‘The kingdom of Uganda is a fairytale’ – Winston Churchill
Nestled in the heart of East Africa, Uganda often draws visitors for one reason – its resident mountain gorillas. These gentle, intelligent creatures are extraordinary, and meeting a mountain gorilla is a moment you will remember for the rest of your life.
Yet, while primates might be your primary reason to visit Uganda, you’ll come back remembering so much more. The gorillas are just the beginning.
Winston Churchill famously said that “for magnificence, for variety of form and colour, for the profusion of brilliant life – plant, bird, primates, insect, reptile, and beast – for the vast scale, is truly the Pearl of Africa”.
He was spot on. Uganda feels like an untouched natural paradise. The landscapes are jaw-dropping, the local culture is fascinating, and the wildlife is incredible.
For a country similar in size to the UK, the diversity that Uganda offers will completely blow your mind. Where else can you travel between thundering waterfalls, savannah grasslands, volcanic crater lakes, tea plantations, river deltas, and dense tropical rainforests? Where else can you meet mountain gorillas, track chimpanzees, walk with endangered rhinos, and spot tree-climbing lions?
Here are 15 reasons to visit Uganda. Prepare to be inspired!
"There is more meaning and mutual understanding in exchanging a glance with a gorilla than with any other animal I know" - David Attenborough.
Getting close to the mountain gorillas is the experience of a lifetime. Bwindi Impenetrable Forest is home to around 500 endangered mountain gorillas - half of the remaining population in the world. The trekking experience is thrilling and anyone with a reasonable level of fitness can handle the hike. The golden hour that you’ll spend with the gorillas is something that will stick with you forever.
Uganda really is a primate paradise. Not only can you see gorillas, but you can also drop in to see the resident chimpanzees. It’s another once-in-a-lifetime opportunity that will leave you lost for words. These extraordinary creatures share about 90% of DNA and it’s amazing to see them in their natural habitat.
Kibale National Park, a tropical rainforest roughly the size of New York City, is the most popular place to go chimpanzee trekking. It’s home to around 1,500 chimpanzees that live in large groups of between 30 and 60 members. If you’re lucky, they’ll clamber down from the canopy to the forest floor, and you’ll be able to watch them from just a few metres away. Magic!
The Ishasha sector of Queen Elizabeth National in Uganda is one of only two places on the planet where you can see tree-climbing lions. The other is Lake Manyara National Park in Tanzania. On the open grass plans of Ishasha, you’re likely to come across lions lazing in huge fig trees during the heat of the day.
We still don’t fully understand why lions climb trees in these two specific areas. It’s possible that they head for the branches in search of a cool breeze, or to escape the tsetse flies that tend to swarm near ground level. Whatever their reasons, it’s something incredible to behold.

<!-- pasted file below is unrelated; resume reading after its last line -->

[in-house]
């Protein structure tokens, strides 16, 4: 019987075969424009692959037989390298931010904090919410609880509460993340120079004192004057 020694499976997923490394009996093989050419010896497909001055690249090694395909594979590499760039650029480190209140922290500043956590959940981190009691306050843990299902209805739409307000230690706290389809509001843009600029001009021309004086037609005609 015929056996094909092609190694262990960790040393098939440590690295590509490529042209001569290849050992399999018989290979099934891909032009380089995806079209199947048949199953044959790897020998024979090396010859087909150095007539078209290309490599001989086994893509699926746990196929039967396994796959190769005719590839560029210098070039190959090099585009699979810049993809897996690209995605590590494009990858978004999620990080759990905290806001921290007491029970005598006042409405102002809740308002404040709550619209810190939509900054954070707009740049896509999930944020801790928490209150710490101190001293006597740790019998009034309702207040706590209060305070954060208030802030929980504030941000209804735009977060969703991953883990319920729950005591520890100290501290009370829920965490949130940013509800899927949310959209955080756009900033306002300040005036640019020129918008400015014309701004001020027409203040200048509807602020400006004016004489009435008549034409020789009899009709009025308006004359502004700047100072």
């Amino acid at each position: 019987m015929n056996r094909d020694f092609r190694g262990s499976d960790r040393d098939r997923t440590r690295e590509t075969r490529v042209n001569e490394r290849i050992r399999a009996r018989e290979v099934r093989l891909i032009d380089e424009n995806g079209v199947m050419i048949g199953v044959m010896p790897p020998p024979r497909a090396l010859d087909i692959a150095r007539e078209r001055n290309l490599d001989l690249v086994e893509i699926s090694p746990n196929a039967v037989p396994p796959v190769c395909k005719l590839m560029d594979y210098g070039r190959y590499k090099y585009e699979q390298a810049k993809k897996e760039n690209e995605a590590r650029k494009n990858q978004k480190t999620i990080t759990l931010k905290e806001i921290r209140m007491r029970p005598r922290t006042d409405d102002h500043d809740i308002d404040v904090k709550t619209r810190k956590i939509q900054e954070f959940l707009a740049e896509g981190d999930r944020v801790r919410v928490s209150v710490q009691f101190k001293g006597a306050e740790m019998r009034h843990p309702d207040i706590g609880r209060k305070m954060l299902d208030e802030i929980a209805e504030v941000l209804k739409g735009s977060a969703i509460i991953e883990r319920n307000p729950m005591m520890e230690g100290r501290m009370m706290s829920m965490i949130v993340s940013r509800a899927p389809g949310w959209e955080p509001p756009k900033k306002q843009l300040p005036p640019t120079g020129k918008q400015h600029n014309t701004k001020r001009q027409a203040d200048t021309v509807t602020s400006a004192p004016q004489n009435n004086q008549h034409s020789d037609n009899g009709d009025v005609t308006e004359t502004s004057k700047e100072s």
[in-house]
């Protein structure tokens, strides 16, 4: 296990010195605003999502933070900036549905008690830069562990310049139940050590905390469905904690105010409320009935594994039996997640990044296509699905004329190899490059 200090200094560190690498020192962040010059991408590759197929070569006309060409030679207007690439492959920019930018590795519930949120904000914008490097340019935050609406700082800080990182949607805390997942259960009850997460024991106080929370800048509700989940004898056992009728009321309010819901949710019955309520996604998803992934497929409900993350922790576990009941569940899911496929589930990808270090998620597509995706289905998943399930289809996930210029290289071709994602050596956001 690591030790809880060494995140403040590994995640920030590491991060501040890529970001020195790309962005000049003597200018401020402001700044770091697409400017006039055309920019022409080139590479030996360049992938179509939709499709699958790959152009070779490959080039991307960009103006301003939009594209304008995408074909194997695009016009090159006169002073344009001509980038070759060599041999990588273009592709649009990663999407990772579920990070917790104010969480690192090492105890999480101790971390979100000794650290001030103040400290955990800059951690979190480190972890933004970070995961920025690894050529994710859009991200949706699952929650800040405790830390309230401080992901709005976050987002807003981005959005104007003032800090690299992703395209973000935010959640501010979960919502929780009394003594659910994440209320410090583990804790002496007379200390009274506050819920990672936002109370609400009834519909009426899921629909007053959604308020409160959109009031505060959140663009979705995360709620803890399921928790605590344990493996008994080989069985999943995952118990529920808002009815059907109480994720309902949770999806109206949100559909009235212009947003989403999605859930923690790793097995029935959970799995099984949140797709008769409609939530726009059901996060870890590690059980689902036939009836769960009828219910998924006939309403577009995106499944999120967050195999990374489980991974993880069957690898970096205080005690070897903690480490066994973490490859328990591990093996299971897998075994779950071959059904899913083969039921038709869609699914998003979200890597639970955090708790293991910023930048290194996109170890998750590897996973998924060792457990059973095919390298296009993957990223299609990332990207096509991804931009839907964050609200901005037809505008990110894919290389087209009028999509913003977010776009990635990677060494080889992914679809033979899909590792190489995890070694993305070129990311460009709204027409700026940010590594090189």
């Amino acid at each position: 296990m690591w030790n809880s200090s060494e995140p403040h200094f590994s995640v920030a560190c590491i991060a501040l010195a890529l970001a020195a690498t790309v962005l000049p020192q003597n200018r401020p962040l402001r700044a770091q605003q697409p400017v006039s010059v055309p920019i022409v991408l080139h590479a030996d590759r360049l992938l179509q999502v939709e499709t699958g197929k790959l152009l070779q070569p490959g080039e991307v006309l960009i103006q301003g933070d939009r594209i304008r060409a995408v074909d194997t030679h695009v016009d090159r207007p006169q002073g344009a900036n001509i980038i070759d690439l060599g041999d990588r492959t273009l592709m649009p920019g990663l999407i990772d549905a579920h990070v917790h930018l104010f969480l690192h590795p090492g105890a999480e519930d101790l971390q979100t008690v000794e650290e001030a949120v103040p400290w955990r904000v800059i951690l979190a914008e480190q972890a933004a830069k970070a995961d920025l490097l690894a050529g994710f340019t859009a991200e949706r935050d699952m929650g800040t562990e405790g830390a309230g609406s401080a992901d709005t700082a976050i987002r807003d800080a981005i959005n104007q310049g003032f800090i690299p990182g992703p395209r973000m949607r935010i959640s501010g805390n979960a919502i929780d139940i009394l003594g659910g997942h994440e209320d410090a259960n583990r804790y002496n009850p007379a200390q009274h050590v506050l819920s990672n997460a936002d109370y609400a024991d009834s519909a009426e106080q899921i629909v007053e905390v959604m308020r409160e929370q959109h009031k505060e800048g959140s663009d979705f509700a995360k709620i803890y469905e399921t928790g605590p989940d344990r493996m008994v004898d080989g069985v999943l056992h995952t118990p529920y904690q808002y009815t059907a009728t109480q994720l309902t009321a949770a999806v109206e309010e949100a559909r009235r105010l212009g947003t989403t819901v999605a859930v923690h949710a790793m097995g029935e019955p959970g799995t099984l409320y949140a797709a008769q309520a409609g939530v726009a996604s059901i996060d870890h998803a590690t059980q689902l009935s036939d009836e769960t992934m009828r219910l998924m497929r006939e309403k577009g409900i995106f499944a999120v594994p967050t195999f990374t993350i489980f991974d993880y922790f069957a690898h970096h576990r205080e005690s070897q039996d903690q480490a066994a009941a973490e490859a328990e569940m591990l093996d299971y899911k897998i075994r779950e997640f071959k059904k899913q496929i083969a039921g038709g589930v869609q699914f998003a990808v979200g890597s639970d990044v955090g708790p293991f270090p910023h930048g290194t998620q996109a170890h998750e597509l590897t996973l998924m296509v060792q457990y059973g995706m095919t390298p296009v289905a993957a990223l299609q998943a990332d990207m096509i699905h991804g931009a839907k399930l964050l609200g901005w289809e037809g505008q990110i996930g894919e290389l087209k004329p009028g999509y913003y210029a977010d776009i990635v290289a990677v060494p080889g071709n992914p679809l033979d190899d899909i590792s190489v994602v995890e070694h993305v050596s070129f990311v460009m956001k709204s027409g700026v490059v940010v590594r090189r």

Founded in 2006, the Ziwa Rhino Sanctuary started with only six highly endangered white rhinos. Today, there are 32 rhinos thriving in the small reserve and you can set out to find them on foot with a local ranger. It’s another great Ugandan adventure.
Together with your guide, you’ll walk through the bush to find the rhinos and spend an hour watching them from just a few metres away. It’s a little nerve-wracking at first, but a real privilege too. The sanctuary is the perfect place to break up the drive from Entebbe to Murchison Falls National Park, so there’s every reason to visit.
Uganda isn’t only home to rainforests, river deltas, swamplands, and mist-topped mountains. It’s also home to the open grass plains and scrubby acacia bushland you associate with a classic Africa safari. There are 10 national parks to explore that cover a whopping 23% of the country, and these parks are bursting at the seams with wildlife.
On safari in Uganda, you can see four of the Big Five (Ziwa is the only place where you can see rhinos). We’re talking elephants, buffalo, leopards, and lions. In addition, you can see zebras, Rothschild giraffes, hippos, baboons, hyenas, antelopes, and crocodiles. It’s a wonderful wildlife bonanza!
If you’re a birder, there’s nowhere better than Uganda. The riverine forests, papyrus swamps, and wetlands are chock-full of beautiful and often rare, birds. The giant Shoebill and Shelley’s Crimsonwing are two species that regularly top bird bucket lists, as well as the African Green Broadbill, Great Blue Turaco and Bar-tailed Trogon.
Another unique aspect of wildlife spotting in Uganda is the mixture of game drives and boat safaris you can expect. Rivers, lakes, and wetlands cover about 18% of Uganda, and you can set sail in search of wildlife, getting a different perspective on the landscape. It’s a wonderful way to see the country.
In Murchison Falls National Park, you can glide along the Victoria Nile, getting unbelievably close to hippos and watching baboons monkey about on the river banks. In Queen Elizabeth National Park, you can sail through the Kazinga Channel, which joins Lake Albert and Lake George, watching elephants drink at the water’s edge, spotting rare birds, and looking for crocodiles lurking in the shallows.